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August 7, 2014

Apollo logs 5 million hours without an accident

  • The company says worker safety comes first — no matter the cost or schedule implications.
  • By LYNN PORTER
    Journal Staff Reporter

    Photos by Ellen Jaskol [enlarge]
    Two Apollo Mechanical workers test second-story mechanical systems at a hospital project.

    An employee of Kennewick-based Apollo Mechanical stepped through a hole in a roof in November of 2000 and fell 24 feet while working on a project in Portland.

    That incident changed how the approximately 1,000-person firm approaches safety, company executives said.

    “We take safety as a value now,” said Apollo President Bob Hightower. “It's not something that we take lightly. It's a value that we preach every day.”

    The mechanical contractor is celebrating more than 5 million worker hours without a lost-time accident — an injury a doctor deems significant enough to keep an employee from working — said Mike Ellis, corporate safety manager. The company's last lost-time incident was in February of 2011.

    The national average is about one lost-time accident for every 200,000 worker hours, he said.

    The firm was founded in 1981 as Apollo Sheet Metal. Ellis said the 2000 accident, in which the worker survived, occurred when it was much smaller.

    An Apollo worker prepares to receive a load of pipe at a Denver jobsite.

    “It kind of shook the company,” Ellis said. “They hired me shortly thereafter.”

    Safety precautions are essential in the work Apollo does. It primarily installs heating, air-conditioning, plumbing and piping in building projects, and manufactures some materials involved in those systems, such as ductwork.

    Most Apollo workers do “inherently dangerous” jobs up high and around heavy equipment, Ellis said.

    “They're almost continuously working in elevations where a simple fall can kill you,” he said. “(And) there just are a lot of big, heavy things that can fall over on you or hurt your back.”

    Ellis has been a construction safety professional for 24 years. When he started with Apollo in 2000, the company didn't have a written safety program, a claims management program to help take care of injured workers, drug testing, jobsite safety inspections, and accountability to ensure not only workers but supervisors were following safety rules, he said. It also had only limited safety training.

    If a worker was injured, “we really didn't take care of them when we should,” he said.

    Now Apollo has those safety programs. Ellis said it also provides robust safety training for employees and the project management team, and buys needed safety equipment — from fall protection systems to cut-resistant gloves. It also holds monthly meetings for supervisors to go over safety challenges and jobsite inspections.

    It took a number of years for that shift to occur, Ellis said, but now, no matter the cost or implications for the schedule, Apollo puts worker safety first.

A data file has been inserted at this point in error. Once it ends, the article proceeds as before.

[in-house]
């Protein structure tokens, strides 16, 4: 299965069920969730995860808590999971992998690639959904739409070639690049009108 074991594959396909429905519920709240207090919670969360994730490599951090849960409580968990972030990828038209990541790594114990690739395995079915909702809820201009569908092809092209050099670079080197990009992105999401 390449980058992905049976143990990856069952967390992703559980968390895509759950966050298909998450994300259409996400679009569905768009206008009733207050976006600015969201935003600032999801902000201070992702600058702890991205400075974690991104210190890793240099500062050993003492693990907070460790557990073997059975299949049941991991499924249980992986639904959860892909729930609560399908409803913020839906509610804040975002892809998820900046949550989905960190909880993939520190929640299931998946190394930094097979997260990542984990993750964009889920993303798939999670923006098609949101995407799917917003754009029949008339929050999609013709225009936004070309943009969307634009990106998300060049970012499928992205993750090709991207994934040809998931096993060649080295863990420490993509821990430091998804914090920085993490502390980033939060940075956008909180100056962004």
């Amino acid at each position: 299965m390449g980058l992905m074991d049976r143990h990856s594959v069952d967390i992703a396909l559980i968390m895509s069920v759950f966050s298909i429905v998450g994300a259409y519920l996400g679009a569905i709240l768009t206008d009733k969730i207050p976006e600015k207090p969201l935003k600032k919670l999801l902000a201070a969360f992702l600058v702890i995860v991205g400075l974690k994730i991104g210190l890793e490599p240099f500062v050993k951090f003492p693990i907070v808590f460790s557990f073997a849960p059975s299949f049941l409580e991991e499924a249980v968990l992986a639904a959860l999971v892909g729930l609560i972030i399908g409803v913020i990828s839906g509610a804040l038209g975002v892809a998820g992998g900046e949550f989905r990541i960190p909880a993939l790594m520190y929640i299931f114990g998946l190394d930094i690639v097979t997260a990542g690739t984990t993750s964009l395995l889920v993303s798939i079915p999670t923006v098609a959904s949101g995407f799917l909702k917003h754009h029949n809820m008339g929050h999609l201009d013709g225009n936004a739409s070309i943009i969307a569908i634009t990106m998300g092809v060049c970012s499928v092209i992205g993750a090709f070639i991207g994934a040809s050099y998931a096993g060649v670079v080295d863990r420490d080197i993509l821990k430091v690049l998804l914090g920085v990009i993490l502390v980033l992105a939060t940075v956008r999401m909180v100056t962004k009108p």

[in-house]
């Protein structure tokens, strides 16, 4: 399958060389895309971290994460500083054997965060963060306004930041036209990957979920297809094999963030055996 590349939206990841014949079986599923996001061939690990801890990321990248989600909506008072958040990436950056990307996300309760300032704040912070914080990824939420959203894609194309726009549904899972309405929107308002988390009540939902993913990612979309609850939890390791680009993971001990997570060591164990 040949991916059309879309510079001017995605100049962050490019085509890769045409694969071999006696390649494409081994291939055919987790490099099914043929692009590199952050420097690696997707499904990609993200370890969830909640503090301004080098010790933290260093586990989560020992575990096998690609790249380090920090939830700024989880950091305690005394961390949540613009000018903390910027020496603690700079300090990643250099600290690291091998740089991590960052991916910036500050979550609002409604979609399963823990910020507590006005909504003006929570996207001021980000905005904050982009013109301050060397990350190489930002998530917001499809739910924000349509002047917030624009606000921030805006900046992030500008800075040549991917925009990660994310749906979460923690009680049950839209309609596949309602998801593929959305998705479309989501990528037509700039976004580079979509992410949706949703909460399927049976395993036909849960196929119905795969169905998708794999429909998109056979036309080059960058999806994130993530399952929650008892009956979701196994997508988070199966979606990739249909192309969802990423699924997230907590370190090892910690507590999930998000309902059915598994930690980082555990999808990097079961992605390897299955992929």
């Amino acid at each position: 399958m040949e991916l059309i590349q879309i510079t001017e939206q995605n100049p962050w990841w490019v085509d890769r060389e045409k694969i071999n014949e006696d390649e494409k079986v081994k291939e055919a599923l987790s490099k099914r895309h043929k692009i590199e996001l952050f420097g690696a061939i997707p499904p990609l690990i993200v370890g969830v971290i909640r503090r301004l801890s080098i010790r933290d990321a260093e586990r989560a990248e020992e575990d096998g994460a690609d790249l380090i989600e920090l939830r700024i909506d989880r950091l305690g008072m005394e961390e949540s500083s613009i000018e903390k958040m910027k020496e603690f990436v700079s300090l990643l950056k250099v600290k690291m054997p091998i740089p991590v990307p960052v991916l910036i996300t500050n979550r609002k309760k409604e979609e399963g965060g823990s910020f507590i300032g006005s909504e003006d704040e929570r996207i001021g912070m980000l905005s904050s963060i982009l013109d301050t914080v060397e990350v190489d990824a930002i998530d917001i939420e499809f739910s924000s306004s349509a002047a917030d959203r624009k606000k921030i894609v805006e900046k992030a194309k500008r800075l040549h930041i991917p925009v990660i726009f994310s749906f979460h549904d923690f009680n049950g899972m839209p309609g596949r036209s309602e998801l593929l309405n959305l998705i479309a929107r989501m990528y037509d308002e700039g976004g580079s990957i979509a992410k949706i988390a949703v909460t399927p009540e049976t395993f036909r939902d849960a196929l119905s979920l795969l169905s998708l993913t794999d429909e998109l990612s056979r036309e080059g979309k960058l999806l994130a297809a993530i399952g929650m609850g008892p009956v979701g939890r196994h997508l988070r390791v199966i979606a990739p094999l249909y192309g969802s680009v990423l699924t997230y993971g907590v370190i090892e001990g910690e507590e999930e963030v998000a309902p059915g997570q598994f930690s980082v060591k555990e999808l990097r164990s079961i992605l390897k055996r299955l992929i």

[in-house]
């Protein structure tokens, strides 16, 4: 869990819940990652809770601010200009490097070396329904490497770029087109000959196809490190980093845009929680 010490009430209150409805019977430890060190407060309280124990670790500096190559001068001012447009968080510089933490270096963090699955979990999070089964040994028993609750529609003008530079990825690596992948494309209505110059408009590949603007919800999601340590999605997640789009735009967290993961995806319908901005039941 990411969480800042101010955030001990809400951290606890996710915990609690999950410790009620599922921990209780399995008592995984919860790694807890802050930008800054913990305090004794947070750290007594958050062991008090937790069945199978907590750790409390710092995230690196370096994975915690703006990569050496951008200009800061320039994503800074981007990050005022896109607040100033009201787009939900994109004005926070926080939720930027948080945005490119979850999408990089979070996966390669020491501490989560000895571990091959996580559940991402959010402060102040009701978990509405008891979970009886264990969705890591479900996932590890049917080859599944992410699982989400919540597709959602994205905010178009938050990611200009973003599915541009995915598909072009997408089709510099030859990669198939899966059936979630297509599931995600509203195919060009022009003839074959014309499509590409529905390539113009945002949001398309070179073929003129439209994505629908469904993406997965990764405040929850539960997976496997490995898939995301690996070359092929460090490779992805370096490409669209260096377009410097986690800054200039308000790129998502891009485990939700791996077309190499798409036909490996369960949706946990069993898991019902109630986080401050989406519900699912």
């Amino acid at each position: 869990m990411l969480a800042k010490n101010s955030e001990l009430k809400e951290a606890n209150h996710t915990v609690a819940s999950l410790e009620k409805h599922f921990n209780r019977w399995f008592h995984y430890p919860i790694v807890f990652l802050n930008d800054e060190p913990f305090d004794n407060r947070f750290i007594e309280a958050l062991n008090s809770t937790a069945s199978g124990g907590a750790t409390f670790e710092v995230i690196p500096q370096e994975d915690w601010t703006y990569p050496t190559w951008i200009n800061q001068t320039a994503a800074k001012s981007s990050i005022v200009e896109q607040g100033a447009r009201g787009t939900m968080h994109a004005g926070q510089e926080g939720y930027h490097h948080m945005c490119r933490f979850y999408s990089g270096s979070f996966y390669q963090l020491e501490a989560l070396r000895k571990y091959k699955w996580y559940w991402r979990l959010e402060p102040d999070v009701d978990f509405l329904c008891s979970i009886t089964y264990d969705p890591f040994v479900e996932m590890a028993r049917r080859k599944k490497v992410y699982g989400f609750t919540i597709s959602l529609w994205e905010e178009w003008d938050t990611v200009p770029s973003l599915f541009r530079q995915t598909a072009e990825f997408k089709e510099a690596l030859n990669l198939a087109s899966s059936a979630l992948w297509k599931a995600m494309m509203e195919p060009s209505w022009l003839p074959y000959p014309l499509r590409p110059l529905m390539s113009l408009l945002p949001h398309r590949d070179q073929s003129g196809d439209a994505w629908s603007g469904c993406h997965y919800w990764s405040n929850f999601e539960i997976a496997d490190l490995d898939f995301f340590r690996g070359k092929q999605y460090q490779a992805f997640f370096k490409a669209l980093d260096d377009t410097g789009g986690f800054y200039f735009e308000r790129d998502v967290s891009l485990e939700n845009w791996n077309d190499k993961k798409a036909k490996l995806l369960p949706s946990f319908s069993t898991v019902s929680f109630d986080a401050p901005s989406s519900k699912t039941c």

“We try our best to protect our number one asset, and it's the simplest, the right thing to do,” he said.

    It attracts better workers, he said.

    “No one wants to go to work fearful of injury, and I think our reputation is we take care of our employees,” he said.

    Apollo didn't pump up its safety program to lessen its exposure to liability, Ellis said, but one by-product is having “very little third party liability lawsuits.”

    Recently, the Mechanical Contractors Association of America recognized Apollo with a Safety Excellence award for its performance in 2013. Michael R. Cables, president of MCAA at the time, said Apollo's senior management stresses safety from the top down.

    “They put their money where their mouth is,” he said. “It's a huge deal. Five million man hours is a lot of man hours for there to be no lost-time incident.”

    Safety is good business, Cables said.

    “General contractors, construction managers and owners take safety very seriously to the point that if you don't have a good safety record oftentimes they won't let you bid their project,” he said.

    Hightower said Apollo's record allows it to work on big public and private projects where a good safety rating is required.

    “It's a requirement on a lot of RFPs that we put in,” he said. “To get short-listed your safety rating has to be good or you're not even allowed to participate.”

    The record also means Apollo pays less for industrial insurance, he said.

    Hightower said every morning workers at Apollo Mechanical do stretch and flex exercises. These are designed to help reduce strains and sprains on jobsites, but even the office staff does them.

    “We're part of the team,” he said.


     


    Lynn Porter can be reached by email or by phone at (206) 622-8272.


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